So, the Olu stool is a dynasty?

Yes. There is only one ruling house.
But a chief said there were two ruling houses not long ago at the palace premises…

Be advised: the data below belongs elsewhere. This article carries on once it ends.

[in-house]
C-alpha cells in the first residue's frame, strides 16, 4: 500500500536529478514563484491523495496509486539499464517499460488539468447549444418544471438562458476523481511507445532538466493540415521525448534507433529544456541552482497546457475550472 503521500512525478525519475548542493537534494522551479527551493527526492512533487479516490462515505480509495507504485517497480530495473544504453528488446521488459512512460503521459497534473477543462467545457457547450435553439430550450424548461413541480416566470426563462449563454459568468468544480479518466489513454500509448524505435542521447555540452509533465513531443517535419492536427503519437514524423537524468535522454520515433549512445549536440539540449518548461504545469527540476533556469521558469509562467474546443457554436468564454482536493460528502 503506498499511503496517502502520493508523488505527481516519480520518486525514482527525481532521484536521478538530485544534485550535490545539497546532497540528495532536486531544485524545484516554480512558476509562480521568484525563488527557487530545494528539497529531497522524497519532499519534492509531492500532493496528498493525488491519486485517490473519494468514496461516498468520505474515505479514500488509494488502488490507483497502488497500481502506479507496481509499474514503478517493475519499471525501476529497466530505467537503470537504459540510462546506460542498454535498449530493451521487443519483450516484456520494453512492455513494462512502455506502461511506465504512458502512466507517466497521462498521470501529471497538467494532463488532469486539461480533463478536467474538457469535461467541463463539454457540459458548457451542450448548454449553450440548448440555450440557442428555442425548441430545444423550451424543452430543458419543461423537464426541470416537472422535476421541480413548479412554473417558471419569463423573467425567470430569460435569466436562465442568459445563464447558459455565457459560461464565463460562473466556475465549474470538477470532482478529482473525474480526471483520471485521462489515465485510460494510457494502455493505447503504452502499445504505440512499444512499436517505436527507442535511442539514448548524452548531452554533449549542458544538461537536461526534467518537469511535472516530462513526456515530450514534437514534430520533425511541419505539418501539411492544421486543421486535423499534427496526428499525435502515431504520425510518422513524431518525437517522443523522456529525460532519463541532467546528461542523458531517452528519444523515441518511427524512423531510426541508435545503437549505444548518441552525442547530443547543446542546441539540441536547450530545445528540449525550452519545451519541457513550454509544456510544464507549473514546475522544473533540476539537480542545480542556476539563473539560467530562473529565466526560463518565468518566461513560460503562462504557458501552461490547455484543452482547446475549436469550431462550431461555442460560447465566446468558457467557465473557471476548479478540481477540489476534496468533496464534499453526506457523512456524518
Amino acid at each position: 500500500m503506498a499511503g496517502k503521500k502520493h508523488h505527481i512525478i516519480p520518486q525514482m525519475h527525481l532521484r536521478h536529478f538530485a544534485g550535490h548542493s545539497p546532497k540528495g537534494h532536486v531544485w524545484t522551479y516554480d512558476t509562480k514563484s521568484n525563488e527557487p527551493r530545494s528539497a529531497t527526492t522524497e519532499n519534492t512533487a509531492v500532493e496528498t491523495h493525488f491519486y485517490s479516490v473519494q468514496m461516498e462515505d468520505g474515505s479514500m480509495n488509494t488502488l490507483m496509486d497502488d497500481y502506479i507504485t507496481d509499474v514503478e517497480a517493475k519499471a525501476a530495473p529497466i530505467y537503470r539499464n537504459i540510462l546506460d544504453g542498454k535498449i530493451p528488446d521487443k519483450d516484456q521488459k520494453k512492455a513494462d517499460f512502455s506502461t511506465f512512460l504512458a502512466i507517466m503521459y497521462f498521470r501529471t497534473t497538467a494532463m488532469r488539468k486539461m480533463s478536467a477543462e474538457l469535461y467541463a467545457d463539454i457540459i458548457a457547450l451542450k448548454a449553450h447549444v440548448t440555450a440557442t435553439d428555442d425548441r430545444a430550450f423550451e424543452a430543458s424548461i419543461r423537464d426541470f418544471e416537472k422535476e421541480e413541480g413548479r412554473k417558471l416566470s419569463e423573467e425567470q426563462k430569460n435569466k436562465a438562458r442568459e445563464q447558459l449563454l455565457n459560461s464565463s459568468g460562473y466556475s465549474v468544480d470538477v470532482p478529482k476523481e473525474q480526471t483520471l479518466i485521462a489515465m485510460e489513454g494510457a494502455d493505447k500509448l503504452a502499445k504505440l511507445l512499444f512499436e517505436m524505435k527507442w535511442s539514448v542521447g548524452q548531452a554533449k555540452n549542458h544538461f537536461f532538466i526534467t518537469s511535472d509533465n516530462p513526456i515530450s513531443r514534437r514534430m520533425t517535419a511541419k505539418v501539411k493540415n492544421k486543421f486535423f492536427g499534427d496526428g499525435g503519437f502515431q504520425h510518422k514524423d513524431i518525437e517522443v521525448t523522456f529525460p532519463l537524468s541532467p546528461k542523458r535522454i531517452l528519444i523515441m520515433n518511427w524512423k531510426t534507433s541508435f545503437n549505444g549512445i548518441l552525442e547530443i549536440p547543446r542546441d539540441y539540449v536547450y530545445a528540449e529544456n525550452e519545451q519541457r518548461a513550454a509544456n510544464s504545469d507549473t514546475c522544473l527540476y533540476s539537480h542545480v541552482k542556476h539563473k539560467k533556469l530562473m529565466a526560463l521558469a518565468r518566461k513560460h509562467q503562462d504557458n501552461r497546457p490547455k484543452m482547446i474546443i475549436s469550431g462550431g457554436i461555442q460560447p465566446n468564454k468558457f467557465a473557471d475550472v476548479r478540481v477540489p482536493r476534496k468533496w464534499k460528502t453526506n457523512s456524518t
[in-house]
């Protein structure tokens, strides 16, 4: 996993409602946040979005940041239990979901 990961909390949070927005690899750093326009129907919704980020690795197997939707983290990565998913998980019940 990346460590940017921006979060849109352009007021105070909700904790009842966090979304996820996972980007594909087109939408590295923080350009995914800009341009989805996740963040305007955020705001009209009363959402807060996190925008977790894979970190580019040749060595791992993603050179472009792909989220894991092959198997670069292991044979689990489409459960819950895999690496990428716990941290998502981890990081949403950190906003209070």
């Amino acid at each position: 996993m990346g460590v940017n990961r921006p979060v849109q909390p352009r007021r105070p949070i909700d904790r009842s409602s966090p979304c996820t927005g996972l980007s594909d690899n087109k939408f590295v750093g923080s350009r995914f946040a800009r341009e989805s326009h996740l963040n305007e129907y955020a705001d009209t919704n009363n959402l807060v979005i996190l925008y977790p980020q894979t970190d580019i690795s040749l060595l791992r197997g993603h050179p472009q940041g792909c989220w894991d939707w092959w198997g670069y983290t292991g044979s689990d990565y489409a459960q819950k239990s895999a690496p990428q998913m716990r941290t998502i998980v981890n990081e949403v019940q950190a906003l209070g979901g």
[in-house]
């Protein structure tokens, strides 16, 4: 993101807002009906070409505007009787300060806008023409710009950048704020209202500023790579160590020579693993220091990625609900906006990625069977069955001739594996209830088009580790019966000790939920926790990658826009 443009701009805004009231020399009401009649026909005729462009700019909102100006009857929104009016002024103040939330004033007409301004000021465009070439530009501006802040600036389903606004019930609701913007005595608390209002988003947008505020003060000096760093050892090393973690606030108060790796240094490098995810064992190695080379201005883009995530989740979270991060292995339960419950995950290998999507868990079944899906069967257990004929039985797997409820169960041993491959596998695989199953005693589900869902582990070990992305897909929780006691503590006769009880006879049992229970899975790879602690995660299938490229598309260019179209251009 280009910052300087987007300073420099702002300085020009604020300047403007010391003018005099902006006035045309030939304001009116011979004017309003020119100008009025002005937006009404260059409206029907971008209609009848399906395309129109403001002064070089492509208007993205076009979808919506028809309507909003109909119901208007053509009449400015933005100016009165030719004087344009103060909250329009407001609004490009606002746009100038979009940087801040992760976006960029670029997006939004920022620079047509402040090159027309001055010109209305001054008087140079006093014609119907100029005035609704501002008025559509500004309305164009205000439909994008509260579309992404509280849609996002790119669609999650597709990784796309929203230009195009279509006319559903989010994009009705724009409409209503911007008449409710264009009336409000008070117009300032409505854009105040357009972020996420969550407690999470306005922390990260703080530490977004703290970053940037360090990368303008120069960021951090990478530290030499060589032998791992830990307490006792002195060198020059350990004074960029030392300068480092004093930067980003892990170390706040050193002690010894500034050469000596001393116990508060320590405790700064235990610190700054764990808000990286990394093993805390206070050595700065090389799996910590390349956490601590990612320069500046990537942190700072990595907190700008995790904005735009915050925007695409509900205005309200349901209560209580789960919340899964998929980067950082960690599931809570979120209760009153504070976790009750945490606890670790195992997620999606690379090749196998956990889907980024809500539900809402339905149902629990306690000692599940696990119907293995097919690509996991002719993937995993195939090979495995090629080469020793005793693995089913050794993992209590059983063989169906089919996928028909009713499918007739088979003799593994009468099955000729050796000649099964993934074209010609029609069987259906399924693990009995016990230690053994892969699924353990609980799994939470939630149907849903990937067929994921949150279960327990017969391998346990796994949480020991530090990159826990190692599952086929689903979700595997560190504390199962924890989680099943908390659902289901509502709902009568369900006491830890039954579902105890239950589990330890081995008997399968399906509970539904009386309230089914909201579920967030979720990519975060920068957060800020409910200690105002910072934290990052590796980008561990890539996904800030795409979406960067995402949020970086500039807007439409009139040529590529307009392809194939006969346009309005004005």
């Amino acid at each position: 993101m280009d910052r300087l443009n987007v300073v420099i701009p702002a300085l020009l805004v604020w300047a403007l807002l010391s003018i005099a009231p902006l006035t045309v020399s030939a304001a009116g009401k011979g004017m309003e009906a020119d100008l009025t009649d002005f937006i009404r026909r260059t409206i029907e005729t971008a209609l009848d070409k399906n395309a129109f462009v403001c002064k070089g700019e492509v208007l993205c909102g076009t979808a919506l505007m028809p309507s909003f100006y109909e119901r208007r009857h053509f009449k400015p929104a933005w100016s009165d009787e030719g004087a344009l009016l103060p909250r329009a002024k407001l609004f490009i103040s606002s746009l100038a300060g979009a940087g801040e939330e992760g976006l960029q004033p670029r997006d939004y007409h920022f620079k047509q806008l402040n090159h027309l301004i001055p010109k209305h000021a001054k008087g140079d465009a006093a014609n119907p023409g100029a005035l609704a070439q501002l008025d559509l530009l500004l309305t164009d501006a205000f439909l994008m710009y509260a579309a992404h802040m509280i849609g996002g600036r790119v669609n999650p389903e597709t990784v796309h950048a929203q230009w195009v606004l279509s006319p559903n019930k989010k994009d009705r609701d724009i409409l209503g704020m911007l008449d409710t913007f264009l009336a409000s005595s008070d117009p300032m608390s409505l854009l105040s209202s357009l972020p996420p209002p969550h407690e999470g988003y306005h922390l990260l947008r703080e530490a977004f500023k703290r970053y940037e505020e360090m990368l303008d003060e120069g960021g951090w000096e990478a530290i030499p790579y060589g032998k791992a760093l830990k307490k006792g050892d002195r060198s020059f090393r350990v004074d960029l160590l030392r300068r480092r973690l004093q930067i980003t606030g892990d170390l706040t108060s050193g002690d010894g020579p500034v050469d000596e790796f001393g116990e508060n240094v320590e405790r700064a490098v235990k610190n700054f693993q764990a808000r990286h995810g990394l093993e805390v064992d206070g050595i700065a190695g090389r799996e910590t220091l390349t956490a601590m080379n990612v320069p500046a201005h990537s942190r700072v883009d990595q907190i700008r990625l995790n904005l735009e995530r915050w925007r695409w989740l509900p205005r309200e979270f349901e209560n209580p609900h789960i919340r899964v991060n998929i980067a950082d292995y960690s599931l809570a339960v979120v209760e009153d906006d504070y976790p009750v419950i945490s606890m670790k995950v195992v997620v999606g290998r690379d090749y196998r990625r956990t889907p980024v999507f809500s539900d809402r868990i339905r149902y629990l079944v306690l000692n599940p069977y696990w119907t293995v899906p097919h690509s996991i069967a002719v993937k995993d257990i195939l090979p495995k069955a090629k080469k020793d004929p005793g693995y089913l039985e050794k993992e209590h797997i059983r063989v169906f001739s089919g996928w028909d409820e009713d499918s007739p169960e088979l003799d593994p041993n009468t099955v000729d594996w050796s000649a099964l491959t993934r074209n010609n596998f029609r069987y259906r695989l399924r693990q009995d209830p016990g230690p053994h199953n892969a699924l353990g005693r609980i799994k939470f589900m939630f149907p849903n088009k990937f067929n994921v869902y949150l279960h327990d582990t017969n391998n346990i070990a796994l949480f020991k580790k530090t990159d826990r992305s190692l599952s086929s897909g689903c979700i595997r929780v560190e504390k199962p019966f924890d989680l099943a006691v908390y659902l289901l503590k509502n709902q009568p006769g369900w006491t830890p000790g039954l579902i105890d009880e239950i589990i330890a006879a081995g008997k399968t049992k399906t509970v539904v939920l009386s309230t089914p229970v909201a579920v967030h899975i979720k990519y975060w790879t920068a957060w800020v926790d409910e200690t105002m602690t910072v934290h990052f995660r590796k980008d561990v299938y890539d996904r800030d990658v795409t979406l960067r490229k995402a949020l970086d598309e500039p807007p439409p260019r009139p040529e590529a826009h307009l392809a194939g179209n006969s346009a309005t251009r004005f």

No; that is not correct. Look at the gazette which was signed into law in 1979. The very first line says there is only one ruling house in Warri kingdom and that is Ginuwa I who left Benin to establish the Warri kingdom. If you are not from that lineage you cannot be Olu. It is one ruling house and that is why it is easy for us to manage unlike in some other places, like Ife, where people box each other in the battle to find who will succeed. Here we have just one ruling house. And because it’s just one ruling house it is easier for us to manage. But within that ruling house you have different gates. It’s either from father to son or from brother to brother in the same family. Atuwatse II has passed on; that’s one gate. The next Olu is coming; we don’t know the title he will pick; that is another gate. You have to be from that ruling house, Ginuwa I, to qualify. So, when an Olu passes away the preferred candidates to succeed him immediately are his children, but when you cannot find a suitable person from there because there are other guidelines – like your mother must be Itsekiri or of Edo origin. So, once you don’t meet that immediately you are disqualified, otherwise the immediate children of past Olu are preferred. But when you cannot find a suitable person given the provided guideline we go to the Olu’s brothers. And when you cannot find any amongst his brothers you go to his uncles and when you cannot find any amongst his uncles you go to his grandchildren. So, it’s clearly spelt out in our selection processes.